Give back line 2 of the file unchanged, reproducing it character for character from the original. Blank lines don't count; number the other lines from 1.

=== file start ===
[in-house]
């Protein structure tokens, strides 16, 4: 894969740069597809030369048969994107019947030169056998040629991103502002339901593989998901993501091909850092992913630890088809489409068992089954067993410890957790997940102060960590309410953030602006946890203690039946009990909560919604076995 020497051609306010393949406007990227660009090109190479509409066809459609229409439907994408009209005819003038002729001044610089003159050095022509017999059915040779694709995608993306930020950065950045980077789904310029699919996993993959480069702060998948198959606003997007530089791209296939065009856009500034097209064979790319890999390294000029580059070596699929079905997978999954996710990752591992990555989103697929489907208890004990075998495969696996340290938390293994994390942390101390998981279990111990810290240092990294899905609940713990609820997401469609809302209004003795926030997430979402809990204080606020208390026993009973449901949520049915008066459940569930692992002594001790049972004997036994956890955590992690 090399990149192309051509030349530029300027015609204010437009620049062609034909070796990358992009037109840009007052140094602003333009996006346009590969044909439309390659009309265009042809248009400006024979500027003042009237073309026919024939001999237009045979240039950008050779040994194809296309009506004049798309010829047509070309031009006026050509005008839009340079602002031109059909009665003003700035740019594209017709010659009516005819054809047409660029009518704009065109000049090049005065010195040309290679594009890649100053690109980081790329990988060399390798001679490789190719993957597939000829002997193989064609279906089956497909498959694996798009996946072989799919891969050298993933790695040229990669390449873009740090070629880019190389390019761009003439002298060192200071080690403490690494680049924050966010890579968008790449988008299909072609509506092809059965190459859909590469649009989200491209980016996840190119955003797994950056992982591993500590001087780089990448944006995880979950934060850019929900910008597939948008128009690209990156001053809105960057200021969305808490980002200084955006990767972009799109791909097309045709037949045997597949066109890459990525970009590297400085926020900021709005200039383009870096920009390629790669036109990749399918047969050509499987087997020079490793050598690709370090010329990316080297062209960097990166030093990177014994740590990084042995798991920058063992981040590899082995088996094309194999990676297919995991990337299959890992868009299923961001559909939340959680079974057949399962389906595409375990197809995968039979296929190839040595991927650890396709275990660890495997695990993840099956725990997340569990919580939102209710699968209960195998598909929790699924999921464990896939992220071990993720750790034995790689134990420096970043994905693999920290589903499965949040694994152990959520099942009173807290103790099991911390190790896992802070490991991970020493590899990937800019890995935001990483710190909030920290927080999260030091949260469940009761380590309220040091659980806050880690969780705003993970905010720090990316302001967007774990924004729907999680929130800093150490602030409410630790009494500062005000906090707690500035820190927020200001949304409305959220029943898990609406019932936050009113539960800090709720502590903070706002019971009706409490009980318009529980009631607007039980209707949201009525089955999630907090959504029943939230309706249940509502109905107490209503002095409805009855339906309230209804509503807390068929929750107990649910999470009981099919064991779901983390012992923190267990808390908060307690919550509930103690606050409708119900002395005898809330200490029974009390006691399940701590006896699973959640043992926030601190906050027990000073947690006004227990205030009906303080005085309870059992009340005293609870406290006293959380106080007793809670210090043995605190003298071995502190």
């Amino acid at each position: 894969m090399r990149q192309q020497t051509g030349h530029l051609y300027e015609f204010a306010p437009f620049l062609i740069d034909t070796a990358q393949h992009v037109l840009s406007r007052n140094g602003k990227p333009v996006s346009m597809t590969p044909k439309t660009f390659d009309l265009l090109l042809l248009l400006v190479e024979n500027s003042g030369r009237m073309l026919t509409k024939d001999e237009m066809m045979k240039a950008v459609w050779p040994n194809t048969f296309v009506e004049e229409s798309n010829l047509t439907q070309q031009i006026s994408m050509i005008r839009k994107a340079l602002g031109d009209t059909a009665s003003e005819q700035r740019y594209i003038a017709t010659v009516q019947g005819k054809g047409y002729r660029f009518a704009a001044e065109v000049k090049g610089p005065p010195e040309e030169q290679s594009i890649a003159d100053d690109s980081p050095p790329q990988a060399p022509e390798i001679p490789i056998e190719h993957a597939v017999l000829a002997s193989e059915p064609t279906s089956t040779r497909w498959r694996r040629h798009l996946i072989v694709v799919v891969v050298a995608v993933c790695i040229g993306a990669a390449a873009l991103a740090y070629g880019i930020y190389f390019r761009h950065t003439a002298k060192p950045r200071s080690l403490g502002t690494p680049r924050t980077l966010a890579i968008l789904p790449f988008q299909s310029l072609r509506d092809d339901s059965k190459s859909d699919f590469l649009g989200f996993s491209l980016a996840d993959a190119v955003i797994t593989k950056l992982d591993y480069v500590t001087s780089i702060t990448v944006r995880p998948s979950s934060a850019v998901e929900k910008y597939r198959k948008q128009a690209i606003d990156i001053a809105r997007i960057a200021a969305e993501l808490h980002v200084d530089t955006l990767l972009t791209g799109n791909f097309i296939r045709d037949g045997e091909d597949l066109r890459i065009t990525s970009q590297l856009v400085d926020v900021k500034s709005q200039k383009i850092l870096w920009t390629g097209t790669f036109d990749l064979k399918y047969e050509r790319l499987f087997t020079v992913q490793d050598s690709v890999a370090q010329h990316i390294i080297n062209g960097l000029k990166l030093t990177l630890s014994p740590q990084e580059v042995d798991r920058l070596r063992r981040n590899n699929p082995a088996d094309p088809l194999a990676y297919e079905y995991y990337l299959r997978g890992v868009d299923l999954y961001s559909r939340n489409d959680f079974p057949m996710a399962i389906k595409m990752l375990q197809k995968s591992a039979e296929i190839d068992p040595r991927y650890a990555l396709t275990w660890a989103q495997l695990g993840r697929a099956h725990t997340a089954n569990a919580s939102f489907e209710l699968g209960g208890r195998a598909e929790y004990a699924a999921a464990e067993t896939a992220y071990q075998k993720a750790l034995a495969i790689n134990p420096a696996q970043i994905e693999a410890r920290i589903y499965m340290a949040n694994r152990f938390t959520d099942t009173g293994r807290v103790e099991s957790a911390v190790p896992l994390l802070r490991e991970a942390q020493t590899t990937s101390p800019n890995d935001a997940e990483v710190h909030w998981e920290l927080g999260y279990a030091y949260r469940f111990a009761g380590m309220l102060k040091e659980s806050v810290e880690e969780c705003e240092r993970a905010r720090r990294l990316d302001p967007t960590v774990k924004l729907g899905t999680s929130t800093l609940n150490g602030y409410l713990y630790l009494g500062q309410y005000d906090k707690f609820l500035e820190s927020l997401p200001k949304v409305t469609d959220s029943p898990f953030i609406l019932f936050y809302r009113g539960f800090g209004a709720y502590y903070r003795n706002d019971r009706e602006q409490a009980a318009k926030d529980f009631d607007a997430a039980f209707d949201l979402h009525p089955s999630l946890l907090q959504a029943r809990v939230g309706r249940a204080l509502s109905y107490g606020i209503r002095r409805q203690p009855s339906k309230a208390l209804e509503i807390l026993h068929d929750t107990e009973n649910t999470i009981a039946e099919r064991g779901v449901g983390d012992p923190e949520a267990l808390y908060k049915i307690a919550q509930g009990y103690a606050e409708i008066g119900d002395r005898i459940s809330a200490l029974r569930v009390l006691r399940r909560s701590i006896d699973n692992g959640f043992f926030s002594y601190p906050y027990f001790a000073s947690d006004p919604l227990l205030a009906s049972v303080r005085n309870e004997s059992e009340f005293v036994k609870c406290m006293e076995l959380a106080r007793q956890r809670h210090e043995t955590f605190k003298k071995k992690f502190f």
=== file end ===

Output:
């Protein structure tokens, strides 16, 4: 894969740069597809030369048969994107019947030169056998040629991103502002339901593989998901993501091909850092992913630890088809489409068992089954067993410890957790997940102060960590309410953030602006946890203690039946009990909560919604076995 020497051609306010393949406007990227660009090109190479509409066809459609229409439907994408009209005819003038002729001044610089003159050095022509017999059915040779694709995608993306930020950065950045980077789904310029699919996993993959480069702060998948198959606003997007530089791209296939065009856009500034097209064979790319890999390294000029580059070596699929079905997978999954996710990752591992990555989103697929489907208890004990075998495969696996340290938390293994994390942390101390998981279990111990810290240092990294899905609940713990609820997401469609809302209004003795926030997430979402809990204080606020208390026993009973449901949520049915008066459940569930692992002594001790049972004997036994956890955590992690 090399990149192309051509030349530029300027015609204010437009620049062609034909070796990358992009037109840009007052140094602003333009996006346009590969044909439309390659009309265009042809248009400006024979500027003042009237073309026919024939001999237009045979240039950008050779040994194809296309009506004049798309010829047509070309031009006026050509005008839009340079602002031109059909009665003003700035740019594209017709010659009516005819054809047409660029009518704009065109000049090049005065010195040309290679594009890649100053690109980081790329990988060399390798001679490789190719993957597939000829002997193989064609279906089956497909498959694996798009996946072989799919891969050298993933790695040229990669390449873009740090070629880019190389390019761009003439002298060192200071080690403490690494680049924050966010890579968008790449988008299909072609509506092809059965190459859909590469649009989200491209980016996840190119955003797994950056992982591993500590001087780089990448944006995880979950934060850019929900910008597939948008128009690209990156001053809105960057200021969305808490980002200084955006990767972009799109791909097309045709037949045997597949066109890459990525970009590297400085926020900021709005200039383009870096920009390629790669036109990749399918047969050509499987087997020079490793050598690709370090010329990316080297062209960097990166030093990177014994740590990084042995798991920058063992981040590899082995088996094309194999990676297919995991990337299959890992868009299923961001559909939340959680079974057949399962389906595409375990197809995968039979296929190839040595991927650890396709275990660890495997695990993840099956725990997340569990919580939102209710699968209960195998598909929790699924999921464990896939992220071990993720750790034995790689134990420096970043994905693999920290589903499965949040694994152990959520099942009173807290103790099991911390190790896992802070490991991970020493590899990937800019890995935001990483710190909030920290927080999260030091949260469940009761380590309220040091659980806050880690969780705003993970905010720090990316302001967007774990924004729907999680929130800093150490602030409410630790009494500062005000906090707690500035820190927020200001949304409305959220029943898990609406019932936050009113539960800090709720502590903070706002019971009706409490009980318009529980009631607007039980209707949201009525089955999630907090959504029943939230309706249940509502109905107490209503002095409805009855339906309230209804509503807390068929929750107990649910999470009981099919064991779901983390012992923190267990808390908060307690919550509930103690606050409708119900002395005898809330200490029974009390006691399940701590006896699973959640043992926030601190906050027990000073947690006004227990205030009906303080005085309870059992009340005293609870406290006293959380106080007793809670210090043995605190003298071995502190």